Depression harms more than just the mind: research has linked the ailment with a host of physical conditions, including type 2 diabetes, heart disease, and cancer. Now, fascinating new research suggests that depression might also accelerate the aging process at a cellular level.
In a study published this week in Molecular Psychiatry, investigators out of the Netherlands used the length of telomeres — essentially protective caps at the ends of chromosomes that shorten every time a cell divides — in an effort to determine the impact of depression on the biological aging process. The length of telomeres has long been considered a marker of a cell’s age, and older people and animals have been shown to have shorter telomeres.
This latest study divided more than 2,000 adult participants into three groups: those who’d been previously diagnosed with a major depressive disorder, those currently struggling with the condition, or those who’d never been depressed. Even after controlling for factors like smoking, nutrition, alcohol consumption, and weight, the team found that patients with a history of depression had shorter telomeres than their peers. Those who’d suffered from more severe depression, or chronic symptoms, exhibited the most significant reduction in telomere length.
More specifically, participants with depression had an average telomere length of 5,460 bp (base pairs) compared to an average of 5,540 bp for healthy participants. Telomeres typically shorten by between 14 and 20 bp per year, earlier research has indicated. “Psychological distress, as experienced by depressed persons, has a large, detrimental impact on the ‘wear and tear’ of a person’s body, resulting in accelerated biological aging,” study leader Josine Verhoeven told Live Science. “The findings might help explain the variety of health complaints often experienced by people with major depression.”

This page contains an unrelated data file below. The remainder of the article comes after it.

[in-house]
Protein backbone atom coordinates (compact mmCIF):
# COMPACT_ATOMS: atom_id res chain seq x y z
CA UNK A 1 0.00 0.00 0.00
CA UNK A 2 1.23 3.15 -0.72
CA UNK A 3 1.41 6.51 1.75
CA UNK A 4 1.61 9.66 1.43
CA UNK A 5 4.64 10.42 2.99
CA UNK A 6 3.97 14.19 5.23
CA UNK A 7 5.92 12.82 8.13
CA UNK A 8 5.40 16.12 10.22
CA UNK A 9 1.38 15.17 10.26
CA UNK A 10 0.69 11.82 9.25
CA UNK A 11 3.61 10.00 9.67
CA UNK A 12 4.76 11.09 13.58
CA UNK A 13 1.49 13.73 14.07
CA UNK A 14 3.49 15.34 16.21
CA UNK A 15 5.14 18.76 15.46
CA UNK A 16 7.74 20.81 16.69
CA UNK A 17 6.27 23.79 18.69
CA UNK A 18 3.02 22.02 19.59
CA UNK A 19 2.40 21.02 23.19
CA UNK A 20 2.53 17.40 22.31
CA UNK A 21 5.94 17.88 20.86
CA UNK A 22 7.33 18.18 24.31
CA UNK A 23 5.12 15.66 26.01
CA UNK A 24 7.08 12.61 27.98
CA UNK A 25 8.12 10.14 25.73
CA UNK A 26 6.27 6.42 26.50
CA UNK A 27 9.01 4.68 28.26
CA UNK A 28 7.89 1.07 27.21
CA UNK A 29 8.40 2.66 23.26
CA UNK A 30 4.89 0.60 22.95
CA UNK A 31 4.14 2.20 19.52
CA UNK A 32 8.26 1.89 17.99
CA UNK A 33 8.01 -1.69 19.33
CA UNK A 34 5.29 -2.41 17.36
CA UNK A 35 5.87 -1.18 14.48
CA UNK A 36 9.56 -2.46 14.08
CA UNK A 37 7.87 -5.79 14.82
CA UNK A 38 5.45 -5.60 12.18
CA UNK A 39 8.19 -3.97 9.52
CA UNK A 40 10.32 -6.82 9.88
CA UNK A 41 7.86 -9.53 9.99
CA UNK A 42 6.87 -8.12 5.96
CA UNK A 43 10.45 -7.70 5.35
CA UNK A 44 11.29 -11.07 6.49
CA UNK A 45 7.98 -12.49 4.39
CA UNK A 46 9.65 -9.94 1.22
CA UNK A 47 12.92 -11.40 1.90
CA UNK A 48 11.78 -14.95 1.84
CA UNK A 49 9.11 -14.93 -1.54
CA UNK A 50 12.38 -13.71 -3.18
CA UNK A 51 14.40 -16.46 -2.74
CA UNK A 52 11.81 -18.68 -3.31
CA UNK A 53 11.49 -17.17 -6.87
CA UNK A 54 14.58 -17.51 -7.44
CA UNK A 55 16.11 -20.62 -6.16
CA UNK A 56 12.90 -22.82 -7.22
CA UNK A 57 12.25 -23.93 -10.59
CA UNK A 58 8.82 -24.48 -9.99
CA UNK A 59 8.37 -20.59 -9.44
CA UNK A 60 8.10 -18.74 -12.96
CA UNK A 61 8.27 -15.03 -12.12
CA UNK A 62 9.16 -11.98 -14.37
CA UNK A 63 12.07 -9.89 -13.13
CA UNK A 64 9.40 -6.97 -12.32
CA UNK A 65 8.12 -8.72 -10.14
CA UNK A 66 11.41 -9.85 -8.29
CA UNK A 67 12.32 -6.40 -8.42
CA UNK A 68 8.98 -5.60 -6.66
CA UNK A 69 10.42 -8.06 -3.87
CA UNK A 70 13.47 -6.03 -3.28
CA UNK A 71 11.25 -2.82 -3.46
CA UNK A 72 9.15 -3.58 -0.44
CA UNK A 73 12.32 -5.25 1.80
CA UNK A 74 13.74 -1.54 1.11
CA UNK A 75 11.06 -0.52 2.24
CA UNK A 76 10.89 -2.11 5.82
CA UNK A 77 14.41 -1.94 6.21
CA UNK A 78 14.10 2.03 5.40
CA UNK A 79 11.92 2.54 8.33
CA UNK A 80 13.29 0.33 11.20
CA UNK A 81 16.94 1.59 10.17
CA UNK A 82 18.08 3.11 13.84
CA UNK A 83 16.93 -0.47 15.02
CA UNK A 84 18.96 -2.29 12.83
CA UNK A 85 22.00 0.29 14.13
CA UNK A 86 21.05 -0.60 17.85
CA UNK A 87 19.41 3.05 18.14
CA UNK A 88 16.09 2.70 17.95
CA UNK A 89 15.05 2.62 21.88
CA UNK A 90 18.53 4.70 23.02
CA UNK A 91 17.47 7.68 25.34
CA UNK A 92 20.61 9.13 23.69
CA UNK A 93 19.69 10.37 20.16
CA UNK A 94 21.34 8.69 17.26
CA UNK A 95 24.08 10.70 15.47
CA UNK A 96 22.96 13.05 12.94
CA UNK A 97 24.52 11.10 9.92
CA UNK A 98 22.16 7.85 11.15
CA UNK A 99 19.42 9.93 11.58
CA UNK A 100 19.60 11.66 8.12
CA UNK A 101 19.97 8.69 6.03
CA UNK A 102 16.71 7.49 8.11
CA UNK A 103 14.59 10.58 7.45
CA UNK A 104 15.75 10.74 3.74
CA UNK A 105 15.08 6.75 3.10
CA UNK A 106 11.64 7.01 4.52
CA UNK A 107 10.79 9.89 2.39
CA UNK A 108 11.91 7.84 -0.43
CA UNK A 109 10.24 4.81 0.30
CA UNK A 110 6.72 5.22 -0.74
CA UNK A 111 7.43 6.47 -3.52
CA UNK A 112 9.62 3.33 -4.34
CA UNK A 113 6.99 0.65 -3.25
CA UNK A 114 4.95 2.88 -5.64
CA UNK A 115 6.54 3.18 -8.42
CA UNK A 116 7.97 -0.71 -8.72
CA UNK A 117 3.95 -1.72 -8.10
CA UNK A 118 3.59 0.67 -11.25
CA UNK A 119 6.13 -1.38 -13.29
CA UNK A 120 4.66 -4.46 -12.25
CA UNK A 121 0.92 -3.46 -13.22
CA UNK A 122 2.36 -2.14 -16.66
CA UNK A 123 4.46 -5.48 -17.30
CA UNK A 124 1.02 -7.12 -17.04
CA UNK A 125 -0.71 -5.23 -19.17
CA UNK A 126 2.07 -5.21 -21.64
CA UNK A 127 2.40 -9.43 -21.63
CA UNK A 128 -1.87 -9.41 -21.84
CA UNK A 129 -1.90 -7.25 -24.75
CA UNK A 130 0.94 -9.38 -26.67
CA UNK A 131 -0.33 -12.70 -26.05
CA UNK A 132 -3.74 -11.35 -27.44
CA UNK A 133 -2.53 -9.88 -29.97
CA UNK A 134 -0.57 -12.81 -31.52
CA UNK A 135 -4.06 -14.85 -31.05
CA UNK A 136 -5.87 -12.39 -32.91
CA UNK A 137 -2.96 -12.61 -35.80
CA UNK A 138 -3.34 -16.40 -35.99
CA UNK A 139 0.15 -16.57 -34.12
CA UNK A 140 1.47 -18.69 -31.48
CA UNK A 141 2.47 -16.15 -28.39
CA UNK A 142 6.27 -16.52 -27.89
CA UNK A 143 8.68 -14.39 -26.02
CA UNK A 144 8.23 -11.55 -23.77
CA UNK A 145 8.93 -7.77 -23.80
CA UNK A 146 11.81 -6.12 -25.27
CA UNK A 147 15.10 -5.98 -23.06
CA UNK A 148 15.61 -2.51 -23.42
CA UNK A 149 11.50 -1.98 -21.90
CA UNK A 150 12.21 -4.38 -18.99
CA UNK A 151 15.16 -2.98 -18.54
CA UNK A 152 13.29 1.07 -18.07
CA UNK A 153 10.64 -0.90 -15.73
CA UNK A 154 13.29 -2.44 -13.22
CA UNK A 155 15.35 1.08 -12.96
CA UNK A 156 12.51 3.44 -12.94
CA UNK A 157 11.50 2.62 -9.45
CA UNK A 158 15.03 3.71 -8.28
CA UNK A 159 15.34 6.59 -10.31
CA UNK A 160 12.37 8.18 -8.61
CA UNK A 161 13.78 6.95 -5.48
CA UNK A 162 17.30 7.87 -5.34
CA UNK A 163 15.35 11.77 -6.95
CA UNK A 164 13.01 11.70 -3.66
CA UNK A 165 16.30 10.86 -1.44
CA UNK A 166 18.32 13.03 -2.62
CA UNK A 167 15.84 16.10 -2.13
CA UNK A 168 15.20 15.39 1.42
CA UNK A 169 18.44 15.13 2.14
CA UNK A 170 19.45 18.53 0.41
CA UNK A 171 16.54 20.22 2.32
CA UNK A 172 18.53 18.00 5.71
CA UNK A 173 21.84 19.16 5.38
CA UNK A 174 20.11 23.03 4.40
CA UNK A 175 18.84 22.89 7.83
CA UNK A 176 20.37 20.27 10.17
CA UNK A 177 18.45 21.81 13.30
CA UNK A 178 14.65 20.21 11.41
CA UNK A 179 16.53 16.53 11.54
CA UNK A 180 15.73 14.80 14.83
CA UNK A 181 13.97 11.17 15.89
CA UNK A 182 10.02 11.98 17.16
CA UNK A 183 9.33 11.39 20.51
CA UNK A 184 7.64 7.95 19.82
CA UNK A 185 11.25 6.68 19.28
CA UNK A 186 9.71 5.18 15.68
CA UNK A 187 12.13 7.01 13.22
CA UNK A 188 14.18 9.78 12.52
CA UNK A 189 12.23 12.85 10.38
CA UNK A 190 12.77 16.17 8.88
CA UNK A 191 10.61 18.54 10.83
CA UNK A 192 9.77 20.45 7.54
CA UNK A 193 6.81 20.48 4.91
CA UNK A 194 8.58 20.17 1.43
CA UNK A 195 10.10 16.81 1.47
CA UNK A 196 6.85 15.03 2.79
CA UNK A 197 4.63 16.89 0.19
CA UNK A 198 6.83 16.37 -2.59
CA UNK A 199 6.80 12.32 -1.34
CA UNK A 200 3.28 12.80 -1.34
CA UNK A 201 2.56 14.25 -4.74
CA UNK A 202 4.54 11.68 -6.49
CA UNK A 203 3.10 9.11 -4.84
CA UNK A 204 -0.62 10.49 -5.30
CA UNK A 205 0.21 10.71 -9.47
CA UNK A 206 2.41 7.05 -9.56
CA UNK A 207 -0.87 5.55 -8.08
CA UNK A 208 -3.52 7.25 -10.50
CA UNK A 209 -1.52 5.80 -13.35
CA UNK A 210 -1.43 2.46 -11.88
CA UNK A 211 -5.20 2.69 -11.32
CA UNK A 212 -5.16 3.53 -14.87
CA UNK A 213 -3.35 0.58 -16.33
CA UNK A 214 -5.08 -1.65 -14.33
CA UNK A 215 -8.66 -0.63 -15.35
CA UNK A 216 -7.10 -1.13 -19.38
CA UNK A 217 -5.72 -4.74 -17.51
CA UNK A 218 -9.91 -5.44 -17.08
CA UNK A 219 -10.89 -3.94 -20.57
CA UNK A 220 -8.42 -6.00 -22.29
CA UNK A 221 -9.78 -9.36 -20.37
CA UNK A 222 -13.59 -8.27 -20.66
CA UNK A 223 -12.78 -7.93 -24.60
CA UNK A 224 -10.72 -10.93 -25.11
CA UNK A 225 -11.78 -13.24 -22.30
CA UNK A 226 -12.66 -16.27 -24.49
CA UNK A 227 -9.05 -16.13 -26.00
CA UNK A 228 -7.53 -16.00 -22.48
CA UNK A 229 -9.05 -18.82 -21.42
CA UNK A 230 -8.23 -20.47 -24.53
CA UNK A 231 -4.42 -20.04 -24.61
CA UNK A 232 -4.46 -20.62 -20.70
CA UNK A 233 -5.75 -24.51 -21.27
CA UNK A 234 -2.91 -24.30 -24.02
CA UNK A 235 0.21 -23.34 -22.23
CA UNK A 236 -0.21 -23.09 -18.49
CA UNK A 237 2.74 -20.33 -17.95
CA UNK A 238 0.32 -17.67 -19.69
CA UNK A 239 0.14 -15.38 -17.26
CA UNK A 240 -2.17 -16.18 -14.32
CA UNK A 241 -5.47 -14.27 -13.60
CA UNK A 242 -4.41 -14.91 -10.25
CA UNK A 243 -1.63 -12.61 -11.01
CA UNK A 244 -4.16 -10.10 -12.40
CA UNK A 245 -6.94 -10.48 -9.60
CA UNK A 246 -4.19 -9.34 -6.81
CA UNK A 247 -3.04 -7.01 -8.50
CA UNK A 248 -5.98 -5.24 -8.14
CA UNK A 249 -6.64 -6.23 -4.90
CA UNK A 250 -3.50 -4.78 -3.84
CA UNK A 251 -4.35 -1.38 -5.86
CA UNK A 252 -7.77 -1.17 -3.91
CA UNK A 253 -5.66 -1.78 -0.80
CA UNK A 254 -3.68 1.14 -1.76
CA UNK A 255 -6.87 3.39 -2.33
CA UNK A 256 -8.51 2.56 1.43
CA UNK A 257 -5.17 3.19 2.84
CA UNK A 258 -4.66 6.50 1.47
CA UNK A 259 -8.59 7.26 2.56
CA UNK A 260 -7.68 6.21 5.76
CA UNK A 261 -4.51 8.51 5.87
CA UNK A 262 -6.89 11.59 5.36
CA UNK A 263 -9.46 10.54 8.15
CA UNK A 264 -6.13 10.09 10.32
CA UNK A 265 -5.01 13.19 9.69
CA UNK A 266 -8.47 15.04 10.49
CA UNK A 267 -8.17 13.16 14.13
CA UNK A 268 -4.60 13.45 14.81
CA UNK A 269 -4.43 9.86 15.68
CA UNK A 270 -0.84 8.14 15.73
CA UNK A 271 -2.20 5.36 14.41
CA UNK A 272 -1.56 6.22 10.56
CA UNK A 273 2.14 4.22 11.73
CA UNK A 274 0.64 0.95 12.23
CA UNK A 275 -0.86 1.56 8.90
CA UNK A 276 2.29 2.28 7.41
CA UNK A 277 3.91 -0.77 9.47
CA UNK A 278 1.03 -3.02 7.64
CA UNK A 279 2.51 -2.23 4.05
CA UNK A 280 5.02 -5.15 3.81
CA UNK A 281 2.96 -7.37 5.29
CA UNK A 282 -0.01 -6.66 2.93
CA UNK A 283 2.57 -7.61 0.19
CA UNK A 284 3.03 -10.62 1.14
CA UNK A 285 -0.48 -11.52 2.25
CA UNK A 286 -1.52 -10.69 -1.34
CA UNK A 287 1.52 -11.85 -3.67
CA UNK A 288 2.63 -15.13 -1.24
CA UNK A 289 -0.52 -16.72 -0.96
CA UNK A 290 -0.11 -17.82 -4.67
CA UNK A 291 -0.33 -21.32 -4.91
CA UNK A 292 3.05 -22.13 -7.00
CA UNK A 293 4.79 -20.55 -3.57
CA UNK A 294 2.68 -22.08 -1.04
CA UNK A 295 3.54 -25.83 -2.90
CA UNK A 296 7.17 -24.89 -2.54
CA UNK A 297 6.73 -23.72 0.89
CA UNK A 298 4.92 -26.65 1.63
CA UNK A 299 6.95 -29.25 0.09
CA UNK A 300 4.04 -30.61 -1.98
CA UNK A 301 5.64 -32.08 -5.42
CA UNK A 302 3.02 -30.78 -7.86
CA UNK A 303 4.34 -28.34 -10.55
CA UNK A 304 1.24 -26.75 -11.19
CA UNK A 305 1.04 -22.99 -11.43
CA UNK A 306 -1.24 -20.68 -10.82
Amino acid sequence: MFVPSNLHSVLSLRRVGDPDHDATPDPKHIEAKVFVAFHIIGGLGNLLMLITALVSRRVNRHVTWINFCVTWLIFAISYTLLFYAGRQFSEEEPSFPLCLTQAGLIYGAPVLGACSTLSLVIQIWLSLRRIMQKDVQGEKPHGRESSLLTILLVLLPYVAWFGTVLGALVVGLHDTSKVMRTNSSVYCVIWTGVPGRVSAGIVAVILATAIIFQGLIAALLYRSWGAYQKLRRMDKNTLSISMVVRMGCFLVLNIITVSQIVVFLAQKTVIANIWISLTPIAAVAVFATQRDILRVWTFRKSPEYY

It’s important to note that this single study merely found an association between depression and telomere length, and that future research will be key to validating and unraveling that relationship. Depression might trigger damage at a cellular level, or shorter telomeres might contribute to depression risk. It’s also possible that some unknown genetic factor explains both phenomena. Plus, telomere shortness hasn’t been robustly linked to a shorter lifespan — so it’s unclear whether shorter telomeres, at least alone, are clinically relevant.